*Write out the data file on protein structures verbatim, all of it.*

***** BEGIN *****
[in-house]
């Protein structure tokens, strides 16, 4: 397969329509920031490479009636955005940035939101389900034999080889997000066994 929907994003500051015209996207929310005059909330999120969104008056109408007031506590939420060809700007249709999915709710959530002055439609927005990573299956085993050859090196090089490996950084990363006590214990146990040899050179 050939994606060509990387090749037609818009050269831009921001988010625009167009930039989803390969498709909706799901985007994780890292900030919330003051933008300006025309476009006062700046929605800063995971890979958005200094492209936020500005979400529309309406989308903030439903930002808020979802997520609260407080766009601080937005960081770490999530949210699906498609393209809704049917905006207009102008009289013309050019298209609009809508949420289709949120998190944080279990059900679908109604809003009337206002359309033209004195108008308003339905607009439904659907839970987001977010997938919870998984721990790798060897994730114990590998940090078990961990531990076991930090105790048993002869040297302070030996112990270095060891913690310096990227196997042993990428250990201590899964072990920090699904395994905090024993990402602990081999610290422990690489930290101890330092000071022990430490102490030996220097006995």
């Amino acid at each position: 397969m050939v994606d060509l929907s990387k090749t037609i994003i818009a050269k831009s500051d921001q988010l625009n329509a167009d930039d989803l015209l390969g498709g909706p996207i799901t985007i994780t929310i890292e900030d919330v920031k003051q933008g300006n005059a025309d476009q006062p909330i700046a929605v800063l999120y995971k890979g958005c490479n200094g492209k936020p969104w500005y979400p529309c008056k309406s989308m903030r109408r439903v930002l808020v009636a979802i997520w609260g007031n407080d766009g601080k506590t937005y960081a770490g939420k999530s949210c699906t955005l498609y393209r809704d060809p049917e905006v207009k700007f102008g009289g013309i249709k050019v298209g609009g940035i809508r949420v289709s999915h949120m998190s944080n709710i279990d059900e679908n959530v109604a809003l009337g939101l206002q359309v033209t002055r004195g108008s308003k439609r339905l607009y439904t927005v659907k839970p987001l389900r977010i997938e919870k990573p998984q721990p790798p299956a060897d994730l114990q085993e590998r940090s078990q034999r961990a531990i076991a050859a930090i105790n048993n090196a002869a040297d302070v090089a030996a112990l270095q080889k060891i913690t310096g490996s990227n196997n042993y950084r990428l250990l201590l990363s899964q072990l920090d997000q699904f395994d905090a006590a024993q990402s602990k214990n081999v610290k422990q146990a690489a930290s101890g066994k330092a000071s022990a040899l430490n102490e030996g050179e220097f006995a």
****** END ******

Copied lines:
[in-house]
């Protein structure tokens, strides 16, 4: 397969329509920031490479009636955005940035939101389900034999080889997000066994 929907994003500051015209996207929310005059909330999120969104008056109408007031506590939420060809700007249709999915709710959530002055439609927005990573299956085993050859090196090089490996950084990363006590214990146990040899050179 050939994606060509990387090749037609818009050269831009921001988010625009167009930039989803390969498709909706799901985007994780890292900030919330003051933008300006025309476009006062700046929605800063995971890979958005200094492209936020500005979400529309309406989308903030439903930002808020979802997520609260407080766009601080937005960081770490999530949210699906498609393209809704049917905006207009102008009289013309050019298209609009809508949420289709949120998190944080279990059900679908109604809003009337206002359309033209004195108008308003339905607009439904659907839970987001977010997938919870998984721990790798060897994730114990590998940090078990961990531990076991930090105790048993002869040297302070030996112990270095060891913690310096990227196997042993990428250990201590899964072990920090699904395994905090024993990402602990081999610290422990690489930290101890330092000071022990430490102490030996220097006995």
């Amino acid at each position: 397969m050939v994606d060509l929907s990387k090749t037609i994003i818009a050269k831009s500051d921001q988010l625009n329509a167009d930039d989803l015209l390969g498709g909706p996207i799901t985007i994780t929310i890292e900030d919330v920031k003051q933008g300006n005059a025309d476009q006062p909330i700046a929605v800063l999120y995971k890979g958005c490479n200094g492209k936020p969104w500005y979400p529309c008056k309406s989308m903030r109408r439903v930002l808020v009636a979802i997520w609260g007031n407080d766009g601080k506590t937005y960081a770490g939420k999530s949210c699906t955005l498609y393209r809704d060809p049917e905006v207009k700007f102008g009289g013309i249709k050019v298209g609009g940035i809508r949420v289709s999915h949120m998190s944080n709710i279990d059900e679908n959530v109604a809003l009337g939101l206002q359309v033209t002055r004195g108008s308003k439609r339905l607009y439904t927005v659907k839970p987001l389900r977010i997938e919870k990573p998984q721990p790798p299956a060897d994730l114990q085993e590998r940090s078990q034999r961990a531990i076991a050859a930090i105790n048993n090196a002869a040297d302070v090089a030996a112990l270095q080889k060891i913690t310096g490996s990227n196997n042993y950084r990428l250990l201590l990363s899964q072990l920090d997000q699904f395994d905090a006590a024993q990402s602990k214990n081999v610290k422990q146990a690489a930290s101890g066994k330092a000071s022990a040899l430490n102490e030996g050179e220097f006995a």